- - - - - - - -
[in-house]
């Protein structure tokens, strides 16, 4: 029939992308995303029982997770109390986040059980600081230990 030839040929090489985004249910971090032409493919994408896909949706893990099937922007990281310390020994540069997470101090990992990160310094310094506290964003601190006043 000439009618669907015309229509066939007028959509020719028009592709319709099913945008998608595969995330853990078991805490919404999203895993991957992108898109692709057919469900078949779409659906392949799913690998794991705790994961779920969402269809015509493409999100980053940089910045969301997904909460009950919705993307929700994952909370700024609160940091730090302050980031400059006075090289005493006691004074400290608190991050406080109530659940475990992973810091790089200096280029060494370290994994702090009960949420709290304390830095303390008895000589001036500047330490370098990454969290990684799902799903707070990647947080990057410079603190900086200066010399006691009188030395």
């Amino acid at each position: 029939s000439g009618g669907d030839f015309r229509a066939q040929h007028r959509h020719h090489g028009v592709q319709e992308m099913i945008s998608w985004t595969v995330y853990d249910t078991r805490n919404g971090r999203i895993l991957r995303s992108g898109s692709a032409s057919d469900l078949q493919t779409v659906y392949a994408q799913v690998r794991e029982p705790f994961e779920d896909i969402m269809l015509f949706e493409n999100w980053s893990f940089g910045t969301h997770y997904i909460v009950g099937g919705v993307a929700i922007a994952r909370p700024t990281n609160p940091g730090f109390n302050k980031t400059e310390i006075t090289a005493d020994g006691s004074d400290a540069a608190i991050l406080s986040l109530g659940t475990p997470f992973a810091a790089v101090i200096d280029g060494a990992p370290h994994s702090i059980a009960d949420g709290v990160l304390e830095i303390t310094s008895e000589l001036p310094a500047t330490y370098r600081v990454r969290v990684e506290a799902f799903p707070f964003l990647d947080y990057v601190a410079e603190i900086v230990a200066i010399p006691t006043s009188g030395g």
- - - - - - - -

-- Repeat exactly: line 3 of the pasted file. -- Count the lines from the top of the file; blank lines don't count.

């Amino acid at each position: 029939s000439g009618g669907d030839f015309r229509a066939q040929h007028r959509h020719h090489g028009v592709q319709e992308m099913i945008s998608w985004t595969v995330y853990d249910t078991r805490n919404g971090r999203i895993l991957r995303s992108g898109s692709a032409s057919d469900l078949q493919t779409v659906y392949a994408q799913v690998r794991e029982p705790f994961e779920d896909i969402m269809l015509f949706e493409n999100w980053s893990f940089g910045t969301h997770y997904i909460v009950g099937g919705v993307a929700i922007a994952r909370p700024t990281n609160p940091g730090f109390n302050k980031t400059e310390i006075t090289a005493d020994g006691s004074d400290a540069a608190i991050l406080s986040l109530g659940t475990p997470f992973a810091a790089v101090i200096d280029g060494a990992p370290h994994s702090i059980a009960d949420g709290v990160l304390e830095i303390t310094s008895e000589l001036p310094a500047t330490y370098r600081v990454r969290v990684e506290a799902f799903p707070f964003l990647d947080y990057v601190a410079e603190i900086v230990a200066i010399p006691t006043s009188g030395g």